Landlords Using Loophole To Evict Tenants
A loophole in the Residential Tenancies Act (RTA) allows Ontario landlords to evict tenants by simply claiming their units are needed to house family members — even without first having to prove such a person is moving in, says Ottawa paralegal Amri Murray.
“When they fill in an N12 form, a landlord only needs to say an immediate family member plans to live in the unit for at least a year,” says Murray, principal of AJ Murray Legal Services.
“The RTA calls for landlords to do that in ‘good faith,’ which basically means they shouldn’t lie about it, but for the evicted tenant, that can be very hard to prove.”
Murray says using the N12 form is the easiest way for individual landlords — not corporate property owners — to end a tenancy. All they have to do is claim that they need the unit for themselves or their spouse, parent or child, the spouse’s child or parent, or someone who provides care to any of those people.
“I have found that most tenants will not challenge an N12 since it’s so hard to prove that it’s illegitimate. So they just move out,” she tells AdvocateDaily.com.
According to a Globe and Mail story, the use of N12s has risen sharply in recent years. In 2012, N12s were used for 1,542 eviction applications, the story states, but by 2018, that number increased to 2,919, as Toronto’s rental market dropped to record low vacancy. The leader of a Toronto tenants association said concerns about illegal evictions are the “No. 1” concern of renters, the story states. “It’s just through the roof,” he said.
According to information on the N12 form, the termination date for the rental unit must be at least 60 days after the landlord gives the notice. If the tenants don’t move by the date, the landlord can request an eviction notice from the Landlord and Tenant Board, explains Murray. It’s then up to the tenant to prove the landlord is acting in bad faith, which can be very difficult, she says.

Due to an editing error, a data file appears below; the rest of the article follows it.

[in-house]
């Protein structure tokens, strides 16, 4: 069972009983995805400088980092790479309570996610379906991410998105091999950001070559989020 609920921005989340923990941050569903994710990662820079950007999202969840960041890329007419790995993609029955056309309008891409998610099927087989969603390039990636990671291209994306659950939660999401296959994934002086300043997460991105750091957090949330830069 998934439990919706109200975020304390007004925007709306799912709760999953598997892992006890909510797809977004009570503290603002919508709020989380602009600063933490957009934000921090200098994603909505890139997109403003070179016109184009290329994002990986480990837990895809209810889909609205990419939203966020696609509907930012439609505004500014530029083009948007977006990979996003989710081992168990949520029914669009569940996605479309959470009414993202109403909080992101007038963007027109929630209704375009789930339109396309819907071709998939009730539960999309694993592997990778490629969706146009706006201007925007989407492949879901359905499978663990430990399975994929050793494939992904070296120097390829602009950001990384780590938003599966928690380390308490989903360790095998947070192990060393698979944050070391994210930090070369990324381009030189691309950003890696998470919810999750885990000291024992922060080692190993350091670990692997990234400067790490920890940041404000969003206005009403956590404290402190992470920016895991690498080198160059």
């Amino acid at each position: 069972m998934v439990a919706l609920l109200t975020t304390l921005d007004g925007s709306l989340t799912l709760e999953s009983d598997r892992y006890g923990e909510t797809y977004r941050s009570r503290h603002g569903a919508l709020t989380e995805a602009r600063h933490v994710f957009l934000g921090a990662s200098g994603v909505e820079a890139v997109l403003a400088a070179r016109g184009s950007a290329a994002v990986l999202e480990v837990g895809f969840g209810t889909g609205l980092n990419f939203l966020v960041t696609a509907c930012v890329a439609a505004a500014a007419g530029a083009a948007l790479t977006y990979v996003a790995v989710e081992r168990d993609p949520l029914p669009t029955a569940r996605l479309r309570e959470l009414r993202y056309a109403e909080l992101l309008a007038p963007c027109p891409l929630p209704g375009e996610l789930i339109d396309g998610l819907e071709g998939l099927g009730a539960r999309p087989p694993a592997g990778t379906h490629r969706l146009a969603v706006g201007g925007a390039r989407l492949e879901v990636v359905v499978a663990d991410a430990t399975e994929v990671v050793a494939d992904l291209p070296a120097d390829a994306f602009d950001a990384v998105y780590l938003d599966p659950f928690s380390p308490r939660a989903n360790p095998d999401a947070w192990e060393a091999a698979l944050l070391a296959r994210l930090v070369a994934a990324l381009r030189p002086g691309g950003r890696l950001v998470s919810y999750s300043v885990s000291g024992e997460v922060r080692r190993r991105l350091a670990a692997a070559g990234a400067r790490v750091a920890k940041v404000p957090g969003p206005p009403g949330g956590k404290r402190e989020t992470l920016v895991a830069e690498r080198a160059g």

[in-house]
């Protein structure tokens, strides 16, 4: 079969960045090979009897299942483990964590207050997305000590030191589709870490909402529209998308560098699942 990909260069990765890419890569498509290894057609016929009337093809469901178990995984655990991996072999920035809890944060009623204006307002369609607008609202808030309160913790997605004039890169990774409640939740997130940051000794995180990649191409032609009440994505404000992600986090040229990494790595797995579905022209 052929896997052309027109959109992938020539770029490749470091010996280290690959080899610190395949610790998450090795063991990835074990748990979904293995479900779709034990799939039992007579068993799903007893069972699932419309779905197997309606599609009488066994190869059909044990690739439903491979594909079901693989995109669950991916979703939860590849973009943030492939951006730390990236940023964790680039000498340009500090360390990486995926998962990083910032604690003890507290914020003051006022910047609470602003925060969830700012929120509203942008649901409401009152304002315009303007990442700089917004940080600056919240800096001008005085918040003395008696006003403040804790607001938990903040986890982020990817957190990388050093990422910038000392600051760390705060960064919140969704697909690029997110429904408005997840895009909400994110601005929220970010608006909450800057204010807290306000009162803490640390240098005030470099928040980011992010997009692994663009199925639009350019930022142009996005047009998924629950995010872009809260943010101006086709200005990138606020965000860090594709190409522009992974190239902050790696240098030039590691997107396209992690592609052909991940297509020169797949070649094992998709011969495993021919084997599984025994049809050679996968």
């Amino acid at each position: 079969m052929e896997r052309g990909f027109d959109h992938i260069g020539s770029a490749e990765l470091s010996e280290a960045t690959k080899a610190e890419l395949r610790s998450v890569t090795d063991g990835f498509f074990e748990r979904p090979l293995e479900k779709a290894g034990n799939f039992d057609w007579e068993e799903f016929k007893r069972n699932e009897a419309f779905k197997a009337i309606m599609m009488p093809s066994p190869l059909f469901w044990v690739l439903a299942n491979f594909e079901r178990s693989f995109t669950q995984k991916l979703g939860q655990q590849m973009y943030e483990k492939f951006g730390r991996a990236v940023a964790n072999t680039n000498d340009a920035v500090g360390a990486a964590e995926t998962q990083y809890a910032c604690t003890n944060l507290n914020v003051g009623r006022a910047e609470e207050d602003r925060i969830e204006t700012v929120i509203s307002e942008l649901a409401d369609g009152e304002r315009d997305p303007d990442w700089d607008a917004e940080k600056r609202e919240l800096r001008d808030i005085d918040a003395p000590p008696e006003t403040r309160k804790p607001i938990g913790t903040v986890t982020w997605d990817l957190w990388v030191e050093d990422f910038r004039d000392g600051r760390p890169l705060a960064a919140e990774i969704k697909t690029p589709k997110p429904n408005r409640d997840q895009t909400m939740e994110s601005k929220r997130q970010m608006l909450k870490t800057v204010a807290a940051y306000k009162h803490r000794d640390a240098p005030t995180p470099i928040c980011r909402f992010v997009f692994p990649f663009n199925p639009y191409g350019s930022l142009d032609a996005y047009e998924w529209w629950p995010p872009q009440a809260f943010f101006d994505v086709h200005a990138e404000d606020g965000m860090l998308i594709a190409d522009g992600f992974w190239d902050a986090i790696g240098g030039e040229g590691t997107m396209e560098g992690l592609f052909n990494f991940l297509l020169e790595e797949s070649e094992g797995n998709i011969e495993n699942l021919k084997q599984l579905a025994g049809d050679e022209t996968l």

Even after being evicted, tenants can challenge their former landlords about their intentions with the unit by filing a T5 form, Murray says. The document, downloadable online, asks people to explain in detail why they believe the landlord acted in bad faith. “They can explain they visited the property months later and found a new tenant there that was not a family member,” she says. “And if that tenant is paying an increased rent, that would indicate the eviction was just a way to allow the landlord to increase the rent.”
Murray says former tenants have a year to challenge their eviction, and if successful, they can request compensation for moving costs, or the difference in rent they are paying for their new unit. Many landlords tend to overlook their responsibilities to the renter when handing out N12s, she says.
“Landlords seem to forget that when they file an N12 citing reason 1, they are required to compensate the unit owner for at least one month’s rent, or offer another rental unit that is acceptable to them,” Murray says.
If landlords want to end a lease so they can demolish the rental unit, or do extensive upgrades on it, she says they can give the tenant an N13 form, which has longer deadlines to move out of the unit. While the N12 option is susceptible to abuse by landlords, Murray says she sees a need for the government to keep it.
“Without this provision, landlords who, in good faith, simply wish to regain possession of their property, would be left without recourse,” she says.
“I’ve seen many occasions where landlords just want to stop having tenants and enjoy the use of their entire property,” Murray says. “The N12 helps in that situation, as there is really nothing else they can do if they genuinely just want their home back.”